When George C. Scott moves into a mansion on the outskirts of Seattle he gets a lot more than peace, quiet, rain, and double nonfat cappuccinos. Instead he moves into one of the most unsettling ghost stories ever in “The Changeling”.
While on the surface, Peter Medak’s “The Changeling” isn’t the most evidently horrifying movie, there is something about the intimate, drawing-room atmosphere of this supernatural horror fiction that lingers with you for years. The impact is unsettling. In the film, classical composer John Russell (George C. Scott) relocates from New York to Seattle after his wife and daughter are killed in a car accident. He has a job lined up to teach at his alma mater, but is mostly looking for a quiet place to grieve, rest and continue writing music. Claire Norman (Trish Van Devere) at the Seattle Historical Preservation Society shows John a large, sparsely furnished estate in the outlying countryside that fits the bill perfectly. He takes the house, appreciating its remoteness and the solitude it might afford, and diverts himself by renovating and settling in. He even starts to compose again, putting aside his older work in favor of a new, sentimental piece for the piano. It is not long, however, before he begins having nightmares about the accident that killed his wife and daughter. Possibly because of this trauma, he is open to communications from the house’s ghostly occupants. Pursuing a loud, repetitive pounding noise in an upper room, he stumbles on the apparition of a young boy drowning in a tub. Working together with Claire, John discovers frightening parallels between this vision and buried events from the house’s past. Horror writer M.R. James once said that his goal as a writer was to make the reader feel “pleasantly uncomfortable.” Those looking for a similar experience in movies will appreciate “The Changeling” as a gem in the horror genre. And if the Oscars ever decide to hand out awards for best performance by an inanimate object, the wheelchair in the attic would definitely take the prize.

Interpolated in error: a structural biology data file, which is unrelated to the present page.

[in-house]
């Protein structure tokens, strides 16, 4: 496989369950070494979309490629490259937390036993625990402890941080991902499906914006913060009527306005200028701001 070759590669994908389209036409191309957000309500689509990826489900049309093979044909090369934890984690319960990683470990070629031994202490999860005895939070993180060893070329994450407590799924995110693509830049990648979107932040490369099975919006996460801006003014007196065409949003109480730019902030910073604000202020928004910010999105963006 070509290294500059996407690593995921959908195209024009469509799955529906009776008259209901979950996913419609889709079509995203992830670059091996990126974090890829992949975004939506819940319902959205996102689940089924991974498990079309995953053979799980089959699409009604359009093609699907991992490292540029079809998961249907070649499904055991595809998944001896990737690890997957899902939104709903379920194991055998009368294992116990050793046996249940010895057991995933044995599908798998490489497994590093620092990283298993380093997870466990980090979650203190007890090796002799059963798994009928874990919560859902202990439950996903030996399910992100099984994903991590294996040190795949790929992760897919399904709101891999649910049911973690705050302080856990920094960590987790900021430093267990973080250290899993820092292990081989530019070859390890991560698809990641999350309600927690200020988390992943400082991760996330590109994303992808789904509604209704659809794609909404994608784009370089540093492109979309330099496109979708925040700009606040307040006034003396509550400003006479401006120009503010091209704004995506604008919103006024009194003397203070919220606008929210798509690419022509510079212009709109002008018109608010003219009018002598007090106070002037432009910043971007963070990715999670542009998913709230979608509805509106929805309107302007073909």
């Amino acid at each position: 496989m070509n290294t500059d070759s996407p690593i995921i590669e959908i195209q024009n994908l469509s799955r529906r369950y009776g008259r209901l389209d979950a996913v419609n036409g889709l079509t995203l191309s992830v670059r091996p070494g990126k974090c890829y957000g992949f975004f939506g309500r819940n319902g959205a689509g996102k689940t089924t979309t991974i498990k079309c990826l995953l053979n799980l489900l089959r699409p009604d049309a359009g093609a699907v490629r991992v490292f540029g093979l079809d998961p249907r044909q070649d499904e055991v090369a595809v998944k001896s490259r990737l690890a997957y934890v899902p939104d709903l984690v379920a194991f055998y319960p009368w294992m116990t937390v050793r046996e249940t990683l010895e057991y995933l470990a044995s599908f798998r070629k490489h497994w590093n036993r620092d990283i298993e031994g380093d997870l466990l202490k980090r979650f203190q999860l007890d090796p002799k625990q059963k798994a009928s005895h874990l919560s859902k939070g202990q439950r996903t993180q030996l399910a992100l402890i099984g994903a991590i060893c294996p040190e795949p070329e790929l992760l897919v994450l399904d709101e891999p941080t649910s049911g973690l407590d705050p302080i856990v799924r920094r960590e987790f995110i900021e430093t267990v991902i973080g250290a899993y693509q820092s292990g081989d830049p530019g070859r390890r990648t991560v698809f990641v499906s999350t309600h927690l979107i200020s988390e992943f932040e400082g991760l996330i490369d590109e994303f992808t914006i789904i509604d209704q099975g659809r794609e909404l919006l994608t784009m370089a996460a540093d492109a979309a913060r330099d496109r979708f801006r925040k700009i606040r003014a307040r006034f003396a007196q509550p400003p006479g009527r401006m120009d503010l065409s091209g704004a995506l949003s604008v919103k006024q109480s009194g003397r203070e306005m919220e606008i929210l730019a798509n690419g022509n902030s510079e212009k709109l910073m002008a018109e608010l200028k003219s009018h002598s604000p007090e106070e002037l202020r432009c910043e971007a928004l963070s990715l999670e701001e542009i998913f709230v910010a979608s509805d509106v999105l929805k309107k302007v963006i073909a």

If this argument doesn’t convince you, maybe the Very Serious Voiceover in the trailer will:
“The Changeling” airs today on IFC at 3: 45 p.m. ET